Series of films portraying a single character’s life during different time periods is nothing new to cinema. Richard Linklater’s Boyhood, however, crafts a singular narrative about a young boy from kindergarten to his first weekend in college, and was produced for just a handful of days each year for twelve years. This production method required faith in the crew and a disciplined approach to keep the project alive, a concept that is truly visible in the film’s storyline.
The six-year-old Mason Jr. (Ellar Coltrane) and his older sister Samantha (Lorelei Linklater) are raised by their divorced mother Olivia (Patricia Arquette) who constantly struggles financially. The family moves often, whether it’s for Olivia’s own return to college or her marriages, never allowing for Mason or his sister to have a consistent home throughout the film. Mason Jr. and Samantha also spend time with their biological father, Mason Sr. (Ethan Hawke) on weekends. Mason Sr. is struggling financially and never seems to openly explain his job situation. As the years progress, Mason Jr. grows into a young man whose aspirations expound beyond his upbringing.
Both of Mason Jr.’s parents, although separated, continue to make mistakes in their lives, and struggle endlessly to find solid ground. Olivia marries two men at different times during the course of the film, both becoming violent dictators when alcohol is introduced. These two step-fathers have a militaristic attitude and never respect Mason Jr. for finding his own stride, whether it’s his longer hair during his early teenage years, or having his fingernails painted by his girlfriend at school. Boyhood depicts adult men as broken, transferring their own failures to those unwilling to conform.
Mason Jr. is calm and cool, even without trying. He loves art, but isn’t sold on the discipline his mentors sell. His high school art teacher, his boss, and even his father strive for him to understand conventional approaches, only so he doesn’t waste his talent. Yet, Mason Jr. has a zen-like understanding of life, more so than his own parents. He takes things in stride, and that lifestyle is helpful as he has a rather easy time finding girlfriends, although he still can’t seem to wrap his head around what he perceives to be their illogical approaches to arguments.
There are no inter-titles that set Mason’s age or even the years in the film. The timeline is only implied during short conversations depicting America’s wars, elections, or as new technology infiltrates Mason’s life. Each year segues into each other seamlessly, and only slight changes in Mason Jr. and Samantha’s (Linklater’s own daughter) physical appearance clue us into their growth. Mason even appears to not age at all through most of the first third of the film, and it is Samantha whose height towers over Mason as her puberty becomes much more apparent.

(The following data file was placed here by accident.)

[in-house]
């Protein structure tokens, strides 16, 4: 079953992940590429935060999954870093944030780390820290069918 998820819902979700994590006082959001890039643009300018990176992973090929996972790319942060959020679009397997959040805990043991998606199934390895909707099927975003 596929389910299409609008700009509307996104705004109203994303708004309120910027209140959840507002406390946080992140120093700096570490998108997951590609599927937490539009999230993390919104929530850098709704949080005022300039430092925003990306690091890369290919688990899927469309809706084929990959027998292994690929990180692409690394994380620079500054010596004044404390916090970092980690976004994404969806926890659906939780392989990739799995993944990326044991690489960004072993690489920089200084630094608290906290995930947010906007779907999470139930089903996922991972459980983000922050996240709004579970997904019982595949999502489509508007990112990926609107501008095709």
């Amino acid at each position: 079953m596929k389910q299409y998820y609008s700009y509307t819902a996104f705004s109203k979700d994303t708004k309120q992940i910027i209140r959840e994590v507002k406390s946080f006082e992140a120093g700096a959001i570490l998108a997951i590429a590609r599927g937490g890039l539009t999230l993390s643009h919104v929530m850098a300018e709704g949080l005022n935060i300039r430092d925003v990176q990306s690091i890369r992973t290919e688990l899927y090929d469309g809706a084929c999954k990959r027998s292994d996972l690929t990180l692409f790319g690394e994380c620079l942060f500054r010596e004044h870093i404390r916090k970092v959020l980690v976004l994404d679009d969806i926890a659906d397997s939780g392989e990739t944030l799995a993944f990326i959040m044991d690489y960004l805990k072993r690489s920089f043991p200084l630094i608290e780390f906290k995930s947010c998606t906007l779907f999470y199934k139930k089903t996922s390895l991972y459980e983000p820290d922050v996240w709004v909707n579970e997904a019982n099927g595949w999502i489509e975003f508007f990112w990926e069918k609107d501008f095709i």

Films where we watch children grow up in front of our eyes often utilize other actors to portray the same character as young, older, and old. During those twelve years, Linklater and many, many other filmmakers in American film production have completed films like clockwork, or saw just as many films fall into development hell, or canceled altogether. What makes Boyhood so impressive is that Linklater assembled his cast and crew for just a handful of weeks every year for twelve years. It’s an unprecedented work that is only one-upped by the Up Series, where a documentary crew captures the lives of real people in the UK every seven years. There have also been several series of films and trilogies that depict the growth of a single character during a period of time.
Richard Linklater is no stranger to capturing moments of life with his Before Trilogy. Linklater started and ended shooting Boyhood movie on film. It’s a smart decision as the digital technology in 2003 was still inconsistent and its future was still in question. Then again, physical film production has halted in the past few years, solely used by dedicated professionals, experimental filmmakers, and stubborn luddites who still recognize the romanticism and beauty of the physical medium.
Boyhood does not truly depict the conventional coming-of-age concept. Instead we see a series of slices of life that make up the whole of Mason Jr.’s formative years. It’s not exactly a series of vignettes or even a faux-memoir either. The film’s atmosphere and intentions feeling as if they were sourced from a novel from Oprah’s Book Club, where people across the world are inspired by what would be a metamorphic work. However, Boyhood is a unique cinematic experience, but it is not the transformative experience that advertisements or hype might imply. Instead, it is an experience that took faith that a few people in the future would be around to complete a story not yet solidified from year to year. What has transpired is an impressive event that captured the upward mobility of a young boy who’s overcome a somewhat turbulent upbringing, all-the-while surrounded by the unconditional love of his divorced parents.